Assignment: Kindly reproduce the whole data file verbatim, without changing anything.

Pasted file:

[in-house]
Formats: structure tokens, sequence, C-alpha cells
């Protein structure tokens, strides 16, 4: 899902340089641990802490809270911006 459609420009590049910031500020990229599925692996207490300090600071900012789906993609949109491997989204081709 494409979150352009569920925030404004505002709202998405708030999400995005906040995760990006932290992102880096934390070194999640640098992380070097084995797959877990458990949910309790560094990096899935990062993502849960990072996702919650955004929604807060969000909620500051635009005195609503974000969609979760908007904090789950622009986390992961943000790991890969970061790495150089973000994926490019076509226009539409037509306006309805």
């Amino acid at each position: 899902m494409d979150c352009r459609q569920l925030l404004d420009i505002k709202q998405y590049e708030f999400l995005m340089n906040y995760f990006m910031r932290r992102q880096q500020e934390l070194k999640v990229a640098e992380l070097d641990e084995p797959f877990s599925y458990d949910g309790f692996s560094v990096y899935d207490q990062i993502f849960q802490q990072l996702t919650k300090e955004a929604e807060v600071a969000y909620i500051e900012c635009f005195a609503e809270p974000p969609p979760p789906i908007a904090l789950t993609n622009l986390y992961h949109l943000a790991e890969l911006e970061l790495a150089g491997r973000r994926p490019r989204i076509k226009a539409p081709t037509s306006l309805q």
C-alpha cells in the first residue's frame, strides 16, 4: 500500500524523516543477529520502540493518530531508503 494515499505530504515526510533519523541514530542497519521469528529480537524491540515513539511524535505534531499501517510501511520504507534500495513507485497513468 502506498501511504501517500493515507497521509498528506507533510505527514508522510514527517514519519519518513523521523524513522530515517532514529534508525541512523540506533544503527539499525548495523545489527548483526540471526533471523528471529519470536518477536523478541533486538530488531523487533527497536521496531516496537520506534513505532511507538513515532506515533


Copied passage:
[in-house]
Formats: structure tokens, sequence, C-alpha cells
């Protein structure tokens, strides 16, 4: 899902340089641990802490809270911006 459609420009590049910031500020990229599925692996207490300090600071900012789906993609949109491997989204081709 494409979150352009569920925030404004505002709202998405708030999400995005906040995760990006932290992102880096934390070194999640640098992380070097084995797959877990458990949910309790560094990096899935990062993502849960990072996702919650955004929604807060969000909620500051635009005195609503974000969609979760908007904090789950622009986390992961943000790991890969970061790495150089973000994926490019076509226009539409037509306006309805």
């Amino acid at each position: 899902m494409d979150c352009r459609q569920l925030l404004d420009i505002k709202q998405y590049e708030f999400l995005m340089n906040y995760f990006m910031r932290r992102q880096q500020e934390l070194k999640v990229a640098e992380l070097d641990e084995p797959f877990s599925y458990d949910g309790f692996s560094v990096y899935d207490q990062i993502f849960q802490q990072l996702t919650k300090e955004a929604e807060v600071a969000y909620i500051e900012c635009f005195a609503e809270p974000p969609p979760p789906i908007a904090l789950t993609n622009l986390y992961h949109l943000a790991e890969l911006e970061l790495a150089g491997r973000r994926p490019r989204i076509k226009a539409p081709t037509s306006l309805q």
C-alpha cells in the first residue's frame, strides 16, 4: 500500500524523516543477529520502540493518530531508503 494515499505530504515526510533519523541514530542497519521469528529480537524491540515513539511524535505534531499501517510501511520504507534500495513507485497513468 502506498501511504501517500493515507497521509498528506507533510505527514508522510514527517514519519519518513523521523524513522530515517532514529534508525541512523540506533544503527539499525548495523545489527548483526540471526533471523528471529519470536518477536523478541533486538530488531523487533527497536521496531516496537520506534513505532511507538513515532506515533